Business

Charity plans to open UK’s first disability-specific play centre

A Bristol-based charity has launched a campaign to establish the UK’s first disability-specific play and leisure facility for children and young people.

Gympanzees is aiming to raise £2.2m to secure a building for the charity and to fund fitting it with specialist rooms with accessible exercise and soft play equipment for disabled children.

The company currently operates a pop-up facility in a special school, which is converted during school holidays.

The organisation, which received The Queen’s Award for enterprise and innovation earlier this year, is now looking to open a permanent facility in the city by 2023.

Its proposed new centre would be designed to cater for children and young people aged up to 25 with sensory, physical, learning difficulties, SEN and any mild to profound disability.

Open seven days a week, it would also cater for non-disabled children, and include activity rooms featuring trampoline, sensory and soft play, a specialist gym, accessible playgrounds, exercise suites, therapy rooms and a community cafe.

Gympanzees was founded by physiotherapist Stephanie Wheen in 2017 after her experiences of struggling to find any leisure or soft play centres that were suitable for disabled children that she worked with.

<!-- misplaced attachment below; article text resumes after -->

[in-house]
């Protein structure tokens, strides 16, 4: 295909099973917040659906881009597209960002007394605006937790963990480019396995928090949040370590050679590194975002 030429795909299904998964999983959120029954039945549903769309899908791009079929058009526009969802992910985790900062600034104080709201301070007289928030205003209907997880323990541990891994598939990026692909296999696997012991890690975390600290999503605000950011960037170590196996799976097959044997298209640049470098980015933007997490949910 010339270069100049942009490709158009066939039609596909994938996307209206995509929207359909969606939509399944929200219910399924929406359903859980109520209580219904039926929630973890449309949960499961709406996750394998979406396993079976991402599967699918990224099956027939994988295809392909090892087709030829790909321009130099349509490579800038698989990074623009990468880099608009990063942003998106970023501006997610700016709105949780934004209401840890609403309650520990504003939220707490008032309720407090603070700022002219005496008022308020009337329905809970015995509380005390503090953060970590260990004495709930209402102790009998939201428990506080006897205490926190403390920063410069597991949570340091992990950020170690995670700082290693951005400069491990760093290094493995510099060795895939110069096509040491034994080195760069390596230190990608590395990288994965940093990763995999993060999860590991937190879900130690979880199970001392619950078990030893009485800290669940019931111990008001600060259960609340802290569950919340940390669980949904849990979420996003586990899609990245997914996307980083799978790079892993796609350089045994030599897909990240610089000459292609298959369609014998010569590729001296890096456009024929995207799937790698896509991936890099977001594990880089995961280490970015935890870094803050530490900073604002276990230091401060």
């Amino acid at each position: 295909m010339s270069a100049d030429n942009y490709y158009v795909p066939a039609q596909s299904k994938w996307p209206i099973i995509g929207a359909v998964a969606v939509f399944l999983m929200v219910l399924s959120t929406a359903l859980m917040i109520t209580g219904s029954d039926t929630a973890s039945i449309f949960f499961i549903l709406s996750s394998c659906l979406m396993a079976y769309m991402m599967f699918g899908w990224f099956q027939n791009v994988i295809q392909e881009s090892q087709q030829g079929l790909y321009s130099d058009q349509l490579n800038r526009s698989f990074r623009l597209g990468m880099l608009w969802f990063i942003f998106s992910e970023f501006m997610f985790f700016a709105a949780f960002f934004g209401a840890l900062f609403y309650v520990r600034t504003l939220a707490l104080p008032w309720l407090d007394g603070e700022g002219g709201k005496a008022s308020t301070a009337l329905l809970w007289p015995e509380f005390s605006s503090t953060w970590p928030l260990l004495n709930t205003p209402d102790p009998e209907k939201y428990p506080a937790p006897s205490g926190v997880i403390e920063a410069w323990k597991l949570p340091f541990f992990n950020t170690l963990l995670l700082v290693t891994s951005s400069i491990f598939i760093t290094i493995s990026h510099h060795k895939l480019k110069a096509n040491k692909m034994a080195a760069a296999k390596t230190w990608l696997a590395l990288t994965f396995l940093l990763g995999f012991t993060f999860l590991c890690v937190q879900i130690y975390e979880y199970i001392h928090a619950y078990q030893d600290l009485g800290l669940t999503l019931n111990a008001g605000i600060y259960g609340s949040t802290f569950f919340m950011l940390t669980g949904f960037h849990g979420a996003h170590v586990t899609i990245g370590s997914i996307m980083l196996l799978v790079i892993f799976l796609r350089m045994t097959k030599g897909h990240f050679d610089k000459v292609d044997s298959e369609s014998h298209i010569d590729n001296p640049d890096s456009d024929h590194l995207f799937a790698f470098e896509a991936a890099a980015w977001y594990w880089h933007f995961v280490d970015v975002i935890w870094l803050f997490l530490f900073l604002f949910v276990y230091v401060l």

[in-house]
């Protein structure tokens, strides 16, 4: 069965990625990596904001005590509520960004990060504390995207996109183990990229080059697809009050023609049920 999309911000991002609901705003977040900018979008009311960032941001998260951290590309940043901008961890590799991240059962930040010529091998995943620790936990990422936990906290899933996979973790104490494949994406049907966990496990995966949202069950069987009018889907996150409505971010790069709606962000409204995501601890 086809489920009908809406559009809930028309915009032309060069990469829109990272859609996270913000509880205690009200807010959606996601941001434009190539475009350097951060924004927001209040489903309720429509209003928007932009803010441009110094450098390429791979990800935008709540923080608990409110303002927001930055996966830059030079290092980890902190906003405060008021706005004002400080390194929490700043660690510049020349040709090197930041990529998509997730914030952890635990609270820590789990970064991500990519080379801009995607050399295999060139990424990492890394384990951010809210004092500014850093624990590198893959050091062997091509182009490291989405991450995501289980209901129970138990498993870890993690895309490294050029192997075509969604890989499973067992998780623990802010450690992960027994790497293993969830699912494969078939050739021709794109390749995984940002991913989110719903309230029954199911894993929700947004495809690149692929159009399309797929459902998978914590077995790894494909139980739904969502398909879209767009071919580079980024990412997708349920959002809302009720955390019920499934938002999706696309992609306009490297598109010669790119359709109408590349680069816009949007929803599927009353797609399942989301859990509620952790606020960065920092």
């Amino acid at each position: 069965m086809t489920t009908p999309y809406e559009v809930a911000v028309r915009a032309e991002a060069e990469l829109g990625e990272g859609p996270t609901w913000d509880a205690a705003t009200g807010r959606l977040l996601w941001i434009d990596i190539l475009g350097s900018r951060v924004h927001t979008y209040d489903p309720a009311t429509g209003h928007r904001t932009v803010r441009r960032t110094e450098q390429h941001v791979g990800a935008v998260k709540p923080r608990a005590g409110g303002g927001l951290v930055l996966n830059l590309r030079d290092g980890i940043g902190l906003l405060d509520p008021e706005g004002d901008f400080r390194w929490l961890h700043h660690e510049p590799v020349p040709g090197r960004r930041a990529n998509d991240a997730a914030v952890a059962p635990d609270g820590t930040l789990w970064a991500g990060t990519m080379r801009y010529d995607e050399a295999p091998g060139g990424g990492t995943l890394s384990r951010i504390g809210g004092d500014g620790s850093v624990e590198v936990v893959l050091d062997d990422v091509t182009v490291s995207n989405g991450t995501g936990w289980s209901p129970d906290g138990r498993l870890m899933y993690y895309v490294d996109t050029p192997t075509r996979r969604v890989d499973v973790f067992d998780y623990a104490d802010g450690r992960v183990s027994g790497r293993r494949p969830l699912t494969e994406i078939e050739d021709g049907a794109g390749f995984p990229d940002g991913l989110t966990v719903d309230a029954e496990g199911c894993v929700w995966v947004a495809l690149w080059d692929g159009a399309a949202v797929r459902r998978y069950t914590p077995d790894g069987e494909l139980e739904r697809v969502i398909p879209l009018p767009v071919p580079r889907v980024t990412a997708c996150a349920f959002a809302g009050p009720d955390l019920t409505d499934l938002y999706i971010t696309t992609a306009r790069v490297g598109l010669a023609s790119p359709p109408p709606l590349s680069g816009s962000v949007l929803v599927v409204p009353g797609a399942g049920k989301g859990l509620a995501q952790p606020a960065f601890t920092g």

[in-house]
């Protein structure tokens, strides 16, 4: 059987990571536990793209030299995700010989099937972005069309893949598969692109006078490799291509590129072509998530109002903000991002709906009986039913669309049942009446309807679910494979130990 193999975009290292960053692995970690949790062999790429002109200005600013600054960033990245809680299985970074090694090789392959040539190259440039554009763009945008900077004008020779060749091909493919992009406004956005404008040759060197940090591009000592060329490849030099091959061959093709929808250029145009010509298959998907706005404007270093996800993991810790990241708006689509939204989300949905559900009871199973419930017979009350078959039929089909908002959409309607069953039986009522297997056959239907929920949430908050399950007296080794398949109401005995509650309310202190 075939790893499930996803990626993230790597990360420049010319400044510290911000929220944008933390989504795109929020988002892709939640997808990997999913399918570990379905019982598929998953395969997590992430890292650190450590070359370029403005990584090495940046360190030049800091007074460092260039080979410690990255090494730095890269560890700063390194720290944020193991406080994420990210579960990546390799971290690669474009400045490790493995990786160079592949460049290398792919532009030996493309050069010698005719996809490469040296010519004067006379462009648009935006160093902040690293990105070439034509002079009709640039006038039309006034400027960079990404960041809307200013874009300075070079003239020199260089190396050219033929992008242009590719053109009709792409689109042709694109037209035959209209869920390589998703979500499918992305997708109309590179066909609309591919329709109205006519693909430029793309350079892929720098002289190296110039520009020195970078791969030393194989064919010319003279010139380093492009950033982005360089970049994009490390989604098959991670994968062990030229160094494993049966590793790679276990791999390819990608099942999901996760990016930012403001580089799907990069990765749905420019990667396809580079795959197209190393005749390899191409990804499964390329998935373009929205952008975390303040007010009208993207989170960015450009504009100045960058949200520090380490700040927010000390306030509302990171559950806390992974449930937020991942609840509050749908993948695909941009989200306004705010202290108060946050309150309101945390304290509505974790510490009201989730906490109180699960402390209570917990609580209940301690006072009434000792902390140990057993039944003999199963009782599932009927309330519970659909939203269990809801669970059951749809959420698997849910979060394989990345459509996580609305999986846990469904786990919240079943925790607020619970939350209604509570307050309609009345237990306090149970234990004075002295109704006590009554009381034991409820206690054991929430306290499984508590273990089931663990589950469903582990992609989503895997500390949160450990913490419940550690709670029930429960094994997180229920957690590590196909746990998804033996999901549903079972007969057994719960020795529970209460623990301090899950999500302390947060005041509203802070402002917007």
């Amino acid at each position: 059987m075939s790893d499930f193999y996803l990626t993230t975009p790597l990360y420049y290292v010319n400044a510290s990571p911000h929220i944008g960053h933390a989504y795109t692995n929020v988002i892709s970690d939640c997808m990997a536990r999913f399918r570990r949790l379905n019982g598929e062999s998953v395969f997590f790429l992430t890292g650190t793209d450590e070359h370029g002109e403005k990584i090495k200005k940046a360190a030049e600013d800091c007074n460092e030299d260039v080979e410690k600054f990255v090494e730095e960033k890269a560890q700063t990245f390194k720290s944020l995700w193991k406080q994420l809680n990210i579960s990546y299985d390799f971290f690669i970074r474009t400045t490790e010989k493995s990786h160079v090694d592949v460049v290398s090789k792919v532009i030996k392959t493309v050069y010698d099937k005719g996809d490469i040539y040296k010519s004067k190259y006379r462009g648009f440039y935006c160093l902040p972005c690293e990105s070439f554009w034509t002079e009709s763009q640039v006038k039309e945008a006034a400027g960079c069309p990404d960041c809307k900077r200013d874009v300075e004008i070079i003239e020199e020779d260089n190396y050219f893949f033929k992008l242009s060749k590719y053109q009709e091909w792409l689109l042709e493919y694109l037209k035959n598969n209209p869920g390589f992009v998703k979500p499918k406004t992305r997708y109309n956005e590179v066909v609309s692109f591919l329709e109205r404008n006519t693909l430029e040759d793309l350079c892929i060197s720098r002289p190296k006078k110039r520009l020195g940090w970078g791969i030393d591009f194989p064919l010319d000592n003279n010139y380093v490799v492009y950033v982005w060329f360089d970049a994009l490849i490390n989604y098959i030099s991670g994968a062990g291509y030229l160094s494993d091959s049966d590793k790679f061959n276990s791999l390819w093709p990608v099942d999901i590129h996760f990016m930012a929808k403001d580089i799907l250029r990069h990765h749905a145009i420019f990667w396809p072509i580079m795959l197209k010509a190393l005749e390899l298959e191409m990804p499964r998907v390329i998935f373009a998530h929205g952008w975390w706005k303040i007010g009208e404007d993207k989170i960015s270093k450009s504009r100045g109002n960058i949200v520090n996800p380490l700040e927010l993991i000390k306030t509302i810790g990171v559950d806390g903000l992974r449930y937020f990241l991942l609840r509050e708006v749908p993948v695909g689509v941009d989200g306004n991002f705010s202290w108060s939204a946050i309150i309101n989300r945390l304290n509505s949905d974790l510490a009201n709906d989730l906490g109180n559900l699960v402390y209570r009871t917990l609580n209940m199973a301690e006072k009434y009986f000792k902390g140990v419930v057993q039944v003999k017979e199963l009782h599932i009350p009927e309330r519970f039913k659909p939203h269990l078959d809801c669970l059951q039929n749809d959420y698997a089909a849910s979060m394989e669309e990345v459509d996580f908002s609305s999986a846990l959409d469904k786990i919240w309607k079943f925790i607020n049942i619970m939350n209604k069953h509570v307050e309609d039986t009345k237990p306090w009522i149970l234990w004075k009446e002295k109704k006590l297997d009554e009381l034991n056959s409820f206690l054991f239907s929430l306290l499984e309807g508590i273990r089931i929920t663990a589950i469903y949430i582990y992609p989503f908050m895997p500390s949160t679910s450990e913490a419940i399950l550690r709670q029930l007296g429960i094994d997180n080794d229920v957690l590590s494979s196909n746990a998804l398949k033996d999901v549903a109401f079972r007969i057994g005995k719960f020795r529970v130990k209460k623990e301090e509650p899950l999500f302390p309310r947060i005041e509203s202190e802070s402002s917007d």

Ms Wheen said that families of the 66,000 children and young people with disabilities that live within an hour of Bristol, needed more than a temporary place to support their health and well-being.

Ms Wheen said: “We’ve received huge amounts of support and proven our concept with our equipment lending library, online resources and temporary pop-up events, which have seen 8,000 visitors over 58 days, with some families travelling over five hours for an hour-and-a-half session.

“The response to our plans has been fantastic and we are incredibly excited to enter this new stage and take our families and supporters with us on this new journey”.

Emma Louise, from Locking, North Somerset, has a daughter who is a full-time wheelchair user. Ms Louise said having a permanent Gympanzees facility to go to would help to give the family a “sense of belonging.”

She said: “To have a place where all children are celebrated because of their abilities and for her to be able to play with other children with different needs and disabilities, where everyone feels welcome and safe, it would be huge for us. There is nothing like it in the UK.”

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